Once the foam cord (Backer Rod) is taken out of its package you will see that it is a very long cord of foam. Take the Backer Rod and cut it maybe about 4ft long and take a dot of hot glue and start at the Base of the horn mold and press the Backer Rod to it. The wax paper does not adhere to hot glue very well, so you do not have to worry about the Backer Rod sticking to the wax paper very much. Begin wrapping the cord around the form. As you go up lay strips of glue on the Backer rod, it will melt the foam slightly, again this is a good thing because it will create a seal in between each ridge. Continue wrapping until you get the end of the horn.
Step 8: Crepe Paper
Before I began wrapping the foam mold in crepe paper, I wanted to take the Foam molded horn off of the mold base. This should have been SUPER easy because of the wax paper, but as we all know, It just can't be that easy. So, simple solution...cut it off. CAREFULLY. You may find a better way to do this, but I simply made a incision along the inside bend and pried the foam mold away. This only worked because I used enough hot glue between the ridges and made the incision very straight by using my exact o knife. So, it only took a few slides of hot glue along the incision to put the horn back the exact way it was on the base mold.
Now that you have a foam horn, you will notice that its lost a little of its twisted ram shape, this is easily solved by taking two more wire hangers, straightening them out and then bending them into the same shape as your original base horn mold. A little hot glue at the bottom and the tip will secure it inside. Once you have your shape the way you originally wanted it, begin placing the crepe paper around the horn.
I chose to forgo the hot glue for this, it was just unnecessary, simple scotch tape will do. Just be sure to pull the crepe paper as taught as you can with out tearing it.
Step 9: Completed Crepe Horn
Just a glance at how the horn should look completed with crepe paper.
From this point you would return to your original Horn mold that is still wrapped in wax paper and begin the process of wrapping it in foam Backer rod, then removing it from the form and wrapping it in crepe paper to make a second horn.
Step 10: 2 Crepe Horns
What both horns should look like when completely covered in crepe paper.
Step 11: Triming
Once both horns are made you will be able to test where they should sit on your head and from there be able to trim down the excess.
Step 12: Headband
The Biggest issue with having large scale items on your head is how to get them to stay! Fortunately these horns are only Foam, Glue and paper so they are hollow and super light.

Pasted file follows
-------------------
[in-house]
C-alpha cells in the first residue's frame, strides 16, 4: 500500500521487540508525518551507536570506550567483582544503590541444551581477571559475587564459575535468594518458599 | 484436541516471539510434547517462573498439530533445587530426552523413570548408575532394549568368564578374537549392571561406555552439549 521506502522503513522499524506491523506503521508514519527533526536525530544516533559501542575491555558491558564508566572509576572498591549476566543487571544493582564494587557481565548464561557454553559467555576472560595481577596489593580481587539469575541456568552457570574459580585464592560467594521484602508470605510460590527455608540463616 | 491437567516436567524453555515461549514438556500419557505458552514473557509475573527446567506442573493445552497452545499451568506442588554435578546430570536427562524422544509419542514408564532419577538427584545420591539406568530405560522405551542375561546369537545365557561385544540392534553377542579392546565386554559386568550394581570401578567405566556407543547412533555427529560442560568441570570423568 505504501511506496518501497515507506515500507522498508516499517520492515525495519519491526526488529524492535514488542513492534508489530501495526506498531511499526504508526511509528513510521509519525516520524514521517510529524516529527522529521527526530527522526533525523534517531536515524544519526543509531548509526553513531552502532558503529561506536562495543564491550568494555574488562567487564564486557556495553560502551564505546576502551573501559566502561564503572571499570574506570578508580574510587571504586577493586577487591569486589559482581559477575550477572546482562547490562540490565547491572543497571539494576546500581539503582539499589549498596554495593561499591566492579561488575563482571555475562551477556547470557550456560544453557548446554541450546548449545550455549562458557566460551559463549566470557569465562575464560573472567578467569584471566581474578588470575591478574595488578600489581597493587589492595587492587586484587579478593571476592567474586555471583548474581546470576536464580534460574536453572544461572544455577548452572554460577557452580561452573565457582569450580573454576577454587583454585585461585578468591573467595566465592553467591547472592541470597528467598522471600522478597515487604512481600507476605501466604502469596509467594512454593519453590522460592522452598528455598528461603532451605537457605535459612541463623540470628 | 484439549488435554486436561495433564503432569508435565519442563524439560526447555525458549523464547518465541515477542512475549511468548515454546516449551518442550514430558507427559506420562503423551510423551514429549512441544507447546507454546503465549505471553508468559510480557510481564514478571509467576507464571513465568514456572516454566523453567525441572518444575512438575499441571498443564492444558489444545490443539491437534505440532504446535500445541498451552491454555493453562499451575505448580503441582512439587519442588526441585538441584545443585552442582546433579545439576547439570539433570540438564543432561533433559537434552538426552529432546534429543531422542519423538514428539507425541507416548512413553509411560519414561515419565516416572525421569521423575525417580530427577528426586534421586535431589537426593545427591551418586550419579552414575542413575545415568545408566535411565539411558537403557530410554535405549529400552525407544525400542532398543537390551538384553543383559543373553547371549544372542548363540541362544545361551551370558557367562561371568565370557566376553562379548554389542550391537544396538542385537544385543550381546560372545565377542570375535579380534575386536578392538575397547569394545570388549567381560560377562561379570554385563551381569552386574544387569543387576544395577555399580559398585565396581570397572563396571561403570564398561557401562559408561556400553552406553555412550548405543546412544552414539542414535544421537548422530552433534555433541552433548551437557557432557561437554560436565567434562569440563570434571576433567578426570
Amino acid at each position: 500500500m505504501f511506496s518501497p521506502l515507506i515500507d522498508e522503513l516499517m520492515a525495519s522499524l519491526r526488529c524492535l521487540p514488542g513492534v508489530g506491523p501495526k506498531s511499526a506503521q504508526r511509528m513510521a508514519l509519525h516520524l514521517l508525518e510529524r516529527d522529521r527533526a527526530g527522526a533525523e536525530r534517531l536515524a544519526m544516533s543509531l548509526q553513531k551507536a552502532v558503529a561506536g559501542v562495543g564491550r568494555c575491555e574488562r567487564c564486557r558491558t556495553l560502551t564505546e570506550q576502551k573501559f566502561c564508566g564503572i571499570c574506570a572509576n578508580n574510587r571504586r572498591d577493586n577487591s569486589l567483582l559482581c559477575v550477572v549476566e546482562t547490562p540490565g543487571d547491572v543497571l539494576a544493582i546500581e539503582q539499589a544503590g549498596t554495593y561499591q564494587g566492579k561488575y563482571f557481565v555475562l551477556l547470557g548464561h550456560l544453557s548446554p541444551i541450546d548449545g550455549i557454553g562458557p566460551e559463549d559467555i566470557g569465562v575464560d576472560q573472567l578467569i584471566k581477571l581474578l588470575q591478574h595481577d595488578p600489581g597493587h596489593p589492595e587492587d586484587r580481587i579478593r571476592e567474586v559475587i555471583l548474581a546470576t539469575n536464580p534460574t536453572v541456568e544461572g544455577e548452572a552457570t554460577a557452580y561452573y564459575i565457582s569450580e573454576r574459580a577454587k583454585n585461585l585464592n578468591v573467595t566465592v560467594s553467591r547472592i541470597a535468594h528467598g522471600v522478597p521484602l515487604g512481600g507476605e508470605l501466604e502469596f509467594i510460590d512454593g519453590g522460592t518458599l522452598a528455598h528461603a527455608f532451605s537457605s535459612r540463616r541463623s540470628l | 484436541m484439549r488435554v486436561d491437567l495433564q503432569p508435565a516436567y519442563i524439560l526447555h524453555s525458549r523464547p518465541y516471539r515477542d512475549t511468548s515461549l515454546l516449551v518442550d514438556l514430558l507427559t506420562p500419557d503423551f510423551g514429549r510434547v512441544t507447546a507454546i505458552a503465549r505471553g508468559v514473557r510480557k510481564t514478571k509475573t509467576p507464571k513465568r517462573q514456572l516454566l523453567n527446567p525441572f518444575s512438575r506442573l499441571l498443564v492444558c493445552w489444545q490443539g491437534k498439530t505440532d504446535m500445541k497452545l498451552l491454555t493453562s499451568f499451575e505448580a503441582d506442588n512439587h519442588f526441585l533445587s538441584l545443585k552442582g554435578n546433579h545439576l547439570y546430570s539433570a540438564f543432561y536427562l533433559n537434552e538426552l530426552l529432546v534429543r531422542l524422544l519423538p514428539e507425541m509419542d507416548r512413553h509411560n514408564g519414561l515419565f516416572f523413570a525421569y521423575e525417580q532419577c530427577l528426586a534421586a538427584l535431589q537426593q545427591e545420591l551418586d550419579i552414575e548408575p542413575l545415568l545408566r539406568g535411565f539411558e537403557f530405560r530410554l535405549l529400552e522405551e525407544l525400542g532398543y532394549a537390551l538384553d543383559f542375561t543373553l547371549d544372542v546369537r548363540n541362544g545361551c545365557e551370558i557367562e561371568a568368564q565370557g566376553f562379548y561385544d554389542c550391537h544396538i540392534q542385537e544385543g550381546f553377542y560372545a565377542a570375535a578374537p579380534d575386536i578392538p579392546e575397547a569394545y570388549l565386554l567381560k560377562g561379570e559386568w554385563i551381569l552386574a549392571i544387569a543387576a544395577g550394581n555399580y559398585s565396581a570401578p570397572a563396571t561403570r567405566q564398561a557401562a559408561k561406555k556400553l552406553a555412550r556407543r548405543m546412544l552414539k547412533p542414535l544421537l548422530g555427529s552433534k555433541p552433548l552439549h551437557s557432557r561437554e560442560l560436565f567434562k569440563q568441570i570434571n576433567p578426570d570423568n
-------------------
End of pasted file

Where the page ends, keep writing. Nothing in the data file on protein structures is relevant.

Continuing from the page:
With a sharpy I marked where the head band would would need to sit on my head in order for the horns to be level with one another. I then took my Exacto knife and cut away all the foam until it was a shape of a C, This would allow the head band to fit with out any problem. I applied glue to the horn foam Not the head band. This way i would place the horns exactly where I needed. I did this with out help, so it was a shot in the dark trying to make sure both sides would be level over my shoulders.
Step 13: Test
They sat perfectly where I wanted them!
Step 14: Ducktape
Just to ensure the glue didn't fail to ad-hear while wearing the horns , I used duck tape as security.
Step 15: Paper Mache'
To cover all imperfections and to make a sturdy outer shell I chose to paper mache' the horns. Being that I had everything in my kitchen to do this, I gathered up some paper towels, flour, and a big bowl filled with a little water and mixed well. You only need to cut the paper towel into thin inch wide strips maybe like 4 inches long. Messy but it works.
Step 16: Paint
I chose a dark paint to match my hooves, ears and Dred falls that I made by hand, but a spay paint or a mix of colors would definitely look very nice. I needed to go over the edge around the headband another time in this pic, but I was happy with it. Being that you will be starting with a white horn, any color will show up vibrant. A blank canvas is always best.
Step 17: Matching Hooves
Another Piece of the Faun! My Hooves!
I made these from a pair of heels, an old pirate hat that had a gold brim and scraps of fur that I used to make my Satyr legs. Thanks for checking out my Instructable!